It’s almost certainly just the snow and the 80s design aesthetic, but the poster makes me think of Spies Like Us a lot more than I should be.
Basically, these two New Yorkers lose their jobs the same week and their personality clash as they keep running into each other escalates to absurdity. Matthau and Williams may not seem compatible, but the central conceit is that they’re not compatible, so this could be a peanut butter and chocolate kind of combination.
I’m sure there are other movies that reach this level of substanceless fame, and probably ones that I’ve reviewed here before, but while I know I’ve reviewed well-known movies nobody actually seems to discuss the content of before, I can’t think of one so big yet so mysterious.
I roughly know its time period, but mainly because Wall-E used some clips. Otherwise, it’s somehow the codifier of what a classic musical film is, to the point that it’s taken as a generic for “musical”. But it’s theoretically in that position because it’s good and because it’s influential. But the mold got overused and eventually musicals started defying it. Later on Broadway reinvented Disney reinvented Broadway, but that’s beyond the scope of a review of Hello, Dolly!Continue reading →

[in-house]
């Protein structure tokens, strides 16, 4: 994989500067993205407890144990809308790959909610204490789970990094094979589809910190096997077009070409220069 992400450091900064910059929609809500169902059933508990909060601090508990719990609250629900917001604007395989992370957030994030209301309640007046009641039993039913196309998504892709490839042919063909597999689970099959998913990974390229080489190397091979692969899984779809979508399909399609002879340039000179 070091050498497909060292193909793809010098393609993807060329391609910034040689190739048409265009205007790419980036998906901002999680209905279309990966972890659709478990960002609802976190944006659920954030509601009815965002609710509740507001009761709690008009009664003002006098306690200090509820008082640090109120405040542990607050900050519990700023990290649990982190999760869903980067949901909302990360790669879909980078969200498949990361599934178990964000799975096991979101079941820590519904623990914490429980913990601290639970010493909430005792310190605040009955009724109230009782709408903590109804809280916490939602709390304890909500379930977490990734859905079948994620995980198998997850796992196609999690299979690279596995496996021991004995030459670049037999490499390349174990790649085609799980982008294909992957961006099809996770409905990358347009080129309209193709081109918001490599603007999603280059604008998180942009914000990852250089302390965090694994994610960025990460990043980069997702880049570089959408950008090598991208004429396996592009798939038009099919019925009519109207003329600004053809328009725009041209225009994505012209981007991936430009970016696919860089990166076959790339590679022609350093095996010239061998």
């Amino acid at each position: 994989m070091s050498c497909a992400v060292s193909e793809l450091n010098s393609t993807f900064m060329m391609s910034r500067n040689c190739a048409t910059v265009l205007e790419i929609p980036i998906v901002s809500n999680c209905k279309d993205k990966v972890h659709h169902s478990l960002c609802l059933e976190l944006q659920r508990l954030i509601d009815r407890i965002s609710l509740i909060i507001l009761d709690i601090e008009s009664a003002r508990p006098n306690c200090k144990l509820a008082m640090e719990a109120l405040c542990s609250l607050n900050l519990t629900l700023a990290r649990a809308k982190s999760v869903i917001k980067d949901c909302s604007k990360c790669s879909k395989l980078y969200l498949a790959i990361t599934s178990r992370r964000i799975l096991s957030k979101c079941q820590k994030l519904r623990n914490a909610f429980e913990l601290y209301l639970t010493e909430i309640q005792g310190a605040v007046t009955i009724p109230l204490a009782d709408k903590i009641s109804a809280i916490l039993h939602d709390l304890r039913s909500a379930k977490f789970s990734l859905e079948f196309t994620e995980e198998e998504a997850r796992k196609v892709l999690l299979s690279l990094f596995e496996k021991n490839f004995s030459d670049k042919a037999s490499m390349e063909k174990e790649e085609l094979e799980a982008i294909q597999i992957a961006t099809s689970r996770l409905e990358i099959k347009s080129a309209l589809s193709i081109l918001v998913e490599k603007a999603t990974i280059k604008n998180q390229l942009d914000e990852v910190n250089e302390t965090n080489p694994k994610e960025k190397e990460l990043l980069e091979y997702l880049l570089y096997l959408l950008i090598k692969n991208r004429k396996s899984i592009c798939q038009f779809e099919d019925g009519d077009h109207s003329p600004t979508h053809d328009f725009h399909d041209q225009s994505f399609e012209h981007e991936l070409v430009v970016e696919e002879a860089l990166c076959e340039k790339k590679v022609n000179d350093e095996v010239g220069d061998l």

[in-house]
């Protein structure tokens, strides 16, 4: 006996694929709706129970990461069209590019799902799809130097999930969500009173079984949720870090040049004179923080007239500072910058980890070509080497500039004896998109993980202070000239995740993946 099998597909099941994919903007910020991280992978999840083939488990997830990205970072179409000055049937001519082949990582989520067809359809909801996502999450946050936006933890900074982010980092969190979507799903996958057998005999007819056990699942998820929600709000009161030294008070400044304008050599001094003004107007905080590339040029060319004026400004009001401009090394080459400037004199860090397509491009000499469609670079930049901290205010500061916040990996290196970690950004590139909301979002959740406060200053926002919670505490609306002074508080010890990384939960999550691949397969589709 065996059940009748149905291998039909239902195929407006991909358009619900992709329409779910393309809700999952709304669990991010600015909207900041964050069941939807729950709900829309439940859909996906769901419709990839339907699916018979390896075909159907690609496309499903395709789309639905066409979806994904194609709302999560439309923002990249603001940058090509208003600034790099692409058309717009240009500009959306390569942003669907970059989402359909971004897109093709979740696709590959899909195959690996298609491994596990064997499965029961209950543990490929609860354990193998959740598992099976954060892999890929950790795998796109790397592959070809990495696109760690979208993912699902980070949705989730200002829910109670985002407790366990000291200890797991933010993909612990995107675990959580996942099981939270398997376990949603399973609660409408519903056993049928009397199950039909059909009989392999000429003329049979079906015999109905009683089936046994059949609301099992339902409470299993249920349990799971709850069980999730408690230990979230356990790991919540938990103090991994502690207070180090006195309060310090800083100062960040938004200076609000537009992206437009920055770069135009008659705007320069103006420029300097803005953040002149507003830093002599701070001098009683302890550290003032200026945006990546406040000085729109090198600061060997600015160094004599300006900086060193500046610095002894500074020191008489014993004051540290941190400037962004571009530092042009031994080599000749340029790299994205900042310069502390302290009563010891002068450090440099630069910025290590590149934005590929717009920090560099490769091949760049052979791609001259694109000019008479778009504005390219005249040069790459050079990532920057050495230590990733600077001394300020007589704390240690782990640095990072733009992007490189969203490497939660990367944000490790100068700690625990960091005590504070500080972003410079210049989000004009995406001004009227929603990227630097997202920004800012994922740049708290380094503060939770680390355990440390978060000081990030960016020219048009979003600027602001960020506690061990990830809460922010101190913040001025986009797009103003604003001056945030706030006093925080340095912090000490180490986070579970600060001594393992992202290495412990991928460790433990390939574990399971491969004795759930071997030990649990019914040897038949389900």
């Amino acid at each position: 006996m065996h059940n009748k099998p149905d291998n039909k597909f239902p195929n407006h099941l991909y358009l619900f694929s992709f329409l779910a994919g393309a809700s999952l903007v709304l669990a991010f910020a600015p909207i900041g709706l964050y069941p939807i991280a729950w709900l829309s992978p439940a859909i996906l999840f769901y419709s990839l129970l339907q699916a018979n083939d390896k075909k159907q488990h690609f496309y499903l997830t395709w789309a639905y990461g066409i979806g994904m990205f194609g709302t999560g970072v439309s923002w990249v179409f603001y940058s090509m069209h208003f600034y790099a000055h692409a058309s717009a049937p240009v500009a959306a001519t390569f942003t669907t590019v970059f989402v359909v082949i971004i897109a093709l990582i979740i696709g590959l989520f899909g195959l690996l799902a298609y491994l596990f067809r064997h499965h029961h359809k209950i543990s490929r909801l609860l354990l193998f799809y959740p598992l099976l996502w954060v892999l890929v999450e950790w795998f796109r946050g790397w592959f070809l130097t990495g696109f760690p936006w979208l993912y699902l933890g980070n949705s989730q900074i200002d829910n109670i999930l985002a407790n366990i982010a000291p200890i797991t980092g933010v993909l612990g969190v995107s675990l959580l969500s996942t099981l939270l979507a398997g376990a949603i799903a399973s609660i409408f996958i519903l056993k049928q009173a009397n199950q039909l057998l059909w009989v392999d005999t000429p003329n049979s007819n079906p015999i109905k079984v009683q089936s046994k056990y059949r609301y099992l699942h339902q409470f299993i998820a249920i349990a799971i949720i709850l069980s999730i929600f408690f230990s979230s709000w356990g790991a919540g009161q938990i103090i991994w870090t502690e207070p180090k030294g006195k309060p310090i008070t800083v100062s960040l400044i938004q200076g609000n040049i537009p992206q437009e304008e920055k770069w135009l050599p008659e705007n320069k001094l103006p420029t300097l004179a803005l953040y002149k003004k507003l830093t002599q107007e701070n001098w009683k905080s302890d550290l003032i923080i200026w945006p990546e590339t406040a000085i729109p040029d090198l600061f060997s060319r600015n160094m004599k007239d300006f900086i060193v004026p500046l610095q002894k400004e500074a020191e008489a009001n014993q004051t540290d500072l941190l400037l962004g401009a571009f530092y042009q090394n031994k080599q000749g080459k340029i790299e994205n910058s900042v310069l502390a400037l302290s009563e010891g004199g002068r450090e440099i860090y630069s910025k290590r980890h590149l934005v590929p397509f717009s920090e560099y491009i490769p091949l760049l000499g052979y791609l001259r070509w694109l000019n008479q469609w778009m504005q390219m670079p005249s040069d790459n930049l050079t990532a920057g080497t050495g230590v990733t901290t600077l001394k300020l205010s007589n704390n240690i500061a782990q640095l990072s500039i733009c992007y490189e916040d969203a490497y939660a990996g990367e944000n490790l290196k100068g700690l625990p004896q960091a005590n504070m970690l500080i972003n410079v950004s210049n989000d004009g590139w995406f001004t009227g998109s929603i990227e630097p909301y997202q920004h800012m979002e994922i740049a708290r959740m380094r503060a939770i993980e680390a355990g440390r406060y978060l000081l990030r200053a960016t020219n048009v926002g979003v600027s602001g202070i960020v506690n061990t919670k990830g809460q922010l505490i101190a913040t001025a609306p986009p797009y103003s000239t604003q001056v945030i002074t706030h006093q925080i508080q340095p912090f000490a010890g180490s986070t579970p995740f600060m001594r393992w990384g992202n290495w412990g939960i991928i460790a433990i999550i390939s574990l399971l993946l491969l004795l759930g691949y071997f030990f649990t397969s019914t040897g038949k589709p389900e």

Back when I was in a film studies class, I was shown a movie titled His Girl Friday. Apparently, this movie is a more faithful adaptation of the play that movie was based on. As my professor was also apparently a fan of Billy Wilder, I’m not sure why this film didn’t come up in a way that I remember.
Also, this one has Walter Matthau, Jack Lemmon, Carol Burnett, and Susan Sarandon, a trainload of fun people to watch. I didn’t know Matthau and Lemmon worked together outside of The Odd Couple, but the box seems to imply they were a popular comedy team.